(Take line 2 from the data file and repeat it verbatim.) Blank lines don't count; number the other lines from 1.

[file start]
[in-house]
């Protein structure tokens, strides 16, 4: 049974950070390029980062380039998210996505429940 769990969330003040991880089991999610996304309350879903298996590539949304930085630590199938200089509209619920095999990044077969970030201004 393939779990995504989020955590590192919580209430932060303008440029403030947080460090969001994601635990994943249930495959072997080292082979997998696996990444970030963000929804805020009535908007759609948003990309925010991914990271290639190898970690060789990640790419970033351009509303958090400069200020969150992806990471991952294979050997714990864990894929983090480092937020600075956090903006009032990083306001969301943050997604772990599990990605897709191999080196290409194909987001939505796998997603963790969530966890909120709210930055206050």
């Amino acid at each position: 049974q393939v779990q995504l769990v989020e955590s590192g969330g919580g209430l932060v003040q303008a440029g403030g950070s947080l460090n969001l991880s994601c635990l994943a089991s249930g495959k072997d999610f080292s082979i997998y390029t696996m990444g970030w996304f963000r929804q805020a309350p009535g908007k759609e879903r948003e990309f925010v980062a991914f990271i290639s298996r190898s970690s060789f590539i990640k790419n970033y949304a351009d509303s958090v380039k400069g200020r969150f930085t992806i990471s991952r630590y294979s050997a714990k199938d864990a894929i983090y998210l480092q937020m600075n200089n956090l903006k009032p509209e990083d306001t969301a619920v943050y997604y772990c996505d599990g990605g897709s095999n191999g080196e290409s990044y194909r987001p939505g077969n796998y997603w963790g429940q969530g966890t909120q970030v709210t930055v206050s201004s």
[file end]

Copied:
């Protein structure tokens, strides 16, 4: 049974950070390029980062380039998210996505429940 769990969330003040991880089991999610996304309350879903298996590539949304930085630590199938200089509209619920095999990044077969970030201004 393939779990995504989020955590590192919580209430932060303008440029403030947080460090969001994601635990994943249930495959072997080292082979997998696996990444970030963000929804805020009535908007759609948003990309925010991914990271290639190898970690060789990640790419970033351009509303958090400069200020969150992806990471991952294979050997714990864990894929983090480092937020600075956090903006009032990083306001969301943050997604772990599990990605897709191999080196290409194909987001939505796998997603963790969530966890909120709210930055206050």